You’ve been blogging for a little over a year, have produced a library of wonderful content and are finally ready to monetize. But, you have a few concerns. Will adding affiliate links ruin the integrity of my content? (Or – I don’t want my site to be full of flashing, blinking, obnoxious ads!!)
Don’t panic. My goal in today’s post is to put those fears to rest with an example of subtle (not sneaky) ways to include Affiliate links in your blog posts.
Ready? Let’s get started!
Below, I’ve written a sample blog post with no less than ten Affiliate links* using a variety of different strategies that allow the content to maintain integrity and entertain readers while also providing the value of suggestions. Here’s what I did…
1. Image Map: When featuring a number of products, grab images from a Merchants’ Datafeed and create one big image (you can do this with paint!). Once you have the image, create an image map so you can use an Affiliate link on each separate product.
2. Timeline JS: There are a lot of open source tools you can also use with Affiliate links. For this example, I used Timeline JS. Within this Timeline, I added Affiliate links relevant to my different agenda suggestions.
3. A Simple Banner: There is nothing wrong with a simple, relevant banner in the middle of your post. Don’t forget to acknowledge the banner is there, otherwise it looks like you just plopped it down in the middle of your content with little thought to your readers.
The greatest ideas are the simplest.
3. Text Links: The simplest way to add an Affiliate link is by text link. The reader is not bombarded with an ad, but understands that if they want to learn more, it’s just a click away. Personally, I’ve always been a fan of text links in a list, but use however you see fit.
4. Your Own Image: Your readers love to be a part of your life. Instead of using another banner or Merchant image, why not use an image of your own and make it a click-able Affiliate link?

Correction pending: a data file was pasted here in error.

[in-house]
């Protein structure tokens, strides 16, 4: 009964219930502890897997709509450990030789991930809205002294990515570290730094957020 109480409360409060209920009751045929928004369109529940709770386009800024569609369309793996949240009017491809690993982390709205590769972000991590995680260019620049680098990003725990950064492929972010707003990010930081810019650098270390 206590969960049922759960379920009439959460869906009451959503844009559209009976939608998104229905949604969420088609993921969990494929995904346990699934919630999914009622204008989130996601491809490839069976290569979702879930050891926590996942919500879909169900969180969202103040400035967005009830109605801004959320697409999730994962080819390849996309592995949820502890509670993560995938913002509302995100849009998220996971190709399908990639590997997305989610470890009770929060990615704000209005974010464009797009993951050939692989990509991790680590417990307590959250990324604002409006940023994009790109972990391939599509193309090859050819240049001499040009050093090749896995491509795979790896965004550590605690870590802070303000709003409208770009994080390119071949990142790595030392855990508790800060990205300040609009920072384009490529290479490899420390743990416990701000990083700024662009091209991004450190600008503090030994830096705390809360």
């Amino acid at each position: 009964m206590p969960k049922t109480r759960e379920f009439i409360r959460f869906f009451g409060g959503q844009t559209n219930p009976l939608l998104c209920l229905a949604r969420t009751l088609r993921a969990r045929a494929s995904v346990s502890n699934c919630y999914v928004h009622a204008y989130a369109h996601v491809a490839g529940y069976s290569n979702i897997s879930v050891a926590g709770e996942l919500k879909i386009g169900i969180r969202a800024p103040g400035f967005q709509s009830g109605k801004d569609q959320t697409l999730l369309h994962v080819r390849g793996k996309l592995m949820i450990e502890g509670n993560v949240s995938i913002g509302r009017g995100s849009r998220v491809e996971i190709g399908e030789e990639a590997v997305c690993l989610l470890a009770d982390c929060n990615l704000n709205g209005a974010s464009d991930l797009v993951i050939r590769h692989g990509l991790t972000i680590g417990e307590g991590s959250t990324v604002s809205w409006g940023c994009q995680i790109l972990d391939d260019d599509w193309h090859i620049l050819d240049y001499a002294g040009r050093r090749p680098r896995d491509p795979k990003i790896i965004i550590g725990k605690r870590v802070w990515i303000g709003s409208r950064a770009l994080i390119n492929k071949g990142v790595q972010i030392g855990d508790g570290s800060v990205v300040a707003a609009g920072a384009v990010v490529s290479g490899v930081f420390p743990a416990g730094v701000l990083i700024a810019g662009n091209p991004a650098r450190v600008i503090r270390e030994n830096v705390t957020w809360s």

5. Coupons & Deals: Who doesn’t love a good coupon or deal! It’s a great resource for your readers and typically high converting. As long as your don’t fill your post with an overwhelming number of deals (less than 4), your reader will be excited.
*For this example, the links in this post are not Affiliate links. But each of the linked retailers featured in this post can also be found on the ShareASale Affiliate Network.
—– Example Blog Below —–
Traveling to Chicago in the Winter? 5 Things to Know.
Chicago in the winter time is simply unpredictable. The weather can go from a balmy 38 to a bitter -9 in just under 24 hours. Regardless of the weather, the winter can be a great time to visit Chicago. Museum lines are significantly shorter, sought-after restaurant reservations are easier to find and hotel costs are generally less expensive.
Planning your trip should be relatively easy, but there are a few things you should be aware of as you are planning. As a native Chicagoan, I’ve put together a list of five “Things to Know When Traveling to Chicago in the Winter”.
1. Pack Appropriately
This should be somewhat obvious, but nevertheless, worth repeating. You will need a pair of warm boots, a proper winter jacket, a warm hat, a pair of gloves and a scarf. Skip the pumps unless you can wear them with tights and opt for a nice pair of leather boots. You’ll thank me later when you are waiting for a cab at 11pm in snowbanks getting frost bite.
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2. Plan an Indoor Agenda
While I love the architectural tour, walking down the lake path and perusing the shops on Michigan Ave – these are not winter time activities. Plan out an indoor agenda before you arrive in Chicago. Choose from breweries, sporting events, musicals, restaurant tours, bus tours, etc…
3. Know the Local Craft Beer
There are over 25 breweries in the city of Chicago. Head to bars with a great selection of beers on tap. In terms of breweries, you can head to Piece Pizza & Brewery, Haymarket, Revolution or Rock Bottom. Or, head to The Publican, Delilah’s, Owen & Engine, Jerry’s or Bangers and Lace for a great on-tap selection (plus many-many more!).
4. Make Reservations & Buy Tickets in Advance
While it is a little less busy during the winter, it’s still important to make reservations and buy tickets in advance. It could be cheaper to buy last minute, but do you really want to worry about it when you arrive? Meh. I would recommend the following sites to look for tickets and reservations:
5. Public Transportation and Cabs = Your Friend!
If you are staying in the city for a weekend, there is really no reason to drive. Why worry about $50+ for parking if you don’t have to? We have a network of trains and buses that connect you to every part of the city. And, if you opt out of public transportation, there is an abundance of cabs available.
Not only does it make a nice coffee table book, but it’s great to give as a gift for anyone else who went on the trip with you!
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